In her new book Brit(ish), Afua Hirsch describes how it feels to see the conclusions other people make about her identity on the basis of choices she didn’t make. At school, she was the only ‘black’ child. When she moved to Ghana (Hirsch’s mother’s country of origin), people saw her as ‘white’. As a person whose mixed race means she’s never able to feel ‘at home’ anywhere, Hirsch can see more clearly than most that identity is a complex and shapeshifting thing. Hirsch’s series of interviews with writers and creative people explores to what extent we are free to define and express our own identity, and to what extent our identity is forced upon us by the world around us.
Rose McGowan with Afua Hirsch
A BRAVE WOMAN
Monday 13 August 15:15 - 16:15
In 2018 the film industry, for so long a haven of misogyny and sexism, has found itself at the heart of a worldwide ‘cataclysmic global reckoning’, in which women everywhere are standing up defiantly against predatory male behaviour. In Brave, the American actress Rose McGowan recounts her fight against the Hollywood machine. Today she talks to Afua Hirsch about her campaign to help all women reclaim their lives.
Diana Evans & T Geronimo Johnson with Afua Hirsch
RETHINKING THE RULES
Monday 13 August 17:30 - 18:30
On both sides of the Atlantic, a new generation of novelists is reshaping the conversation around identity. Diana Evans’s Ordinary People is about everyday midlife crises in London families, set against the backdrop of Barack Obama’s election. T Geronimo Johnson’s dark, provocative Welcome to Braggsville sees four Berkeley students protesting at a Civil War re-enactment. Afua Hirsch talks to both novelists about their work.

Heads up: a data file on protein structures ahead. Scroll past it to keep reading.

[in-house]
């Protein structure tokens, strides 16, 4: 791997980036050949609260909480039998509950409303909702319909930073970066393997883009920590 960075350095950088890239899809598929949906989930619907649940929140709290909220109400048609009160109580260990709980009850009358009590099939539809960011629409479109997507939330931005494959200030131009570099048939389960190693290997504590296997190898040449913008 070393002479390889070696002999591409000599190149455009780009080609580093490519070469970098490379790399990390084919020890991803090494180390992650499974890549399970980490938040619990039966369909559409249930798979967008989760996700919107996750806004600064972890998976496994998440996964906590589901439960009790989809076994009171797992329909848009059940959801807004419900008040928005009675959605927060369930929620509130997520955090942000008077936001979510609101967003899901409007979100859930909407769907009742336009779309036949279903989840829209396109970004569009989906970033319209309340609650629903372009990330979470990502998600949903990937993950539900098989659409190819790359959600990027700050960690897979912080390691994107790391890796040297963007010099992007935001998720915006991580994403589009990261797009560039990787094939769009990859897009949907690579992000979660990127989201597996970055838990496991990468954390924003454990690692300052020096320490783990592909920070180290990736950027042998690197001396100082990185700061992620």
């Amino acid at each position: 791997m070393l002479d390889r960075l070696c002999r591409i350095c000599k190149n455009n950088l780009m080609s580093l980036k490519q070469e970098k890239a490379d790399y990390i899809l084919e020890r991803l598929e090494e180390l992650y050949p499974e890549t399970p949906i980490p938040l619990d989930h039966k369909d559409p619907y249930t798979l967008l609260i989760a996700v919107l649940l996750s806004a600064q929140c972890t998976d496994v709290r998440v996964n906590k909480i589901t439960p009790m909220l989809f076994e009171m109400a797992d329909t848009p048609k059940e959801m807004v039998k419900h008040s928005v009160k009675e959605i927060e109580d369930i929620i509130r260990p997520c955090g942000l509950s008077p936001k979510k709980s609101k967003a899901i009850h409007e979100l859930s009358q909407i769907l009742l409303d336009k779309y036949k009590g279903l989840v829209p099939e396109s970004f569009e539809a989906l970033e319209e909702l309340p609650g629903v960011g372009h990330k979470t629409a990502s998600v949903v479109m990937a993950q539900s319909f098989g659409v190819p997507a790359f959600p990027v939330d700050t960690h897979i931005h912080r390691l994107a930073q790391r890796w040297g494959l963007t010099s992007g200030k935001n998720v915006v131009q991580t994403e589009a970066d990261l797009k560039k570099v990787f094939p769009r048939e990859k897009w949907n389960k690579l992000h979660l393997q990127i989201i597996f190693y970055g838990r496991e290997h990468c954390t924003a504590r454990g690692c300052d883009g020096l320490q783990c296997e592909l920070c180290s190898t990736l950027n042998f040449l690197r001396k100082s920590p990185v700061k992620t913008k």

Prayaag Akbar & Karen Lord with Afua Hirsch
SPECTACULAR NEW FUTURES
Tuesday 14 August 14:15 - 15:15
Imagining the future is no longer the given right of the ‘pale, male and stale’. Literature and film are bringing a much needed multiplicity of voices into the mainstream. Today, Afua Hirsch examines the societies created in speculative writing with Barbadian Karen Lord whose books, such as The Best of All Possible Worlds, have been described as ‘social science fiction’ and Prayaag Akbar whose novel Leila has been optioned as a Netflix Original. Set in the near future, it pushes the issue of caste to a chilling logical conclusion.
Tuesday 14 August 17:30 - 18:30
If humans are made up of a bundle of connected identities, how many of them do we actually choose? In Brit(ish), Afua Hirsch argues that although some of our identities, such as race and gender, may be given at birth, we can nevertheless insist on having the freedom to define ourselves in many ways. In today’s event, Hirsch discusses how we shape and express our identity with Chitra Ramaswamy.
Miranda Kaufmann with Afua Hirsch
AFRICANS IN MEDIEVAL ENGLAND
Wednesday 15 August 16:00 - 17:00
It’s a common misconception that black migration to Britain began with the Windrush in 1948. But as Miranda Kaufmann demonstrates in Black Tudors, many black Africans were warmly accepted into 16th century English society. What’s perhaps most striking is they were free – living in a Britain not yet involved in slave trading. Kaufmann talks to Afua Hirsch and discusses the implications for our understanding of British history.
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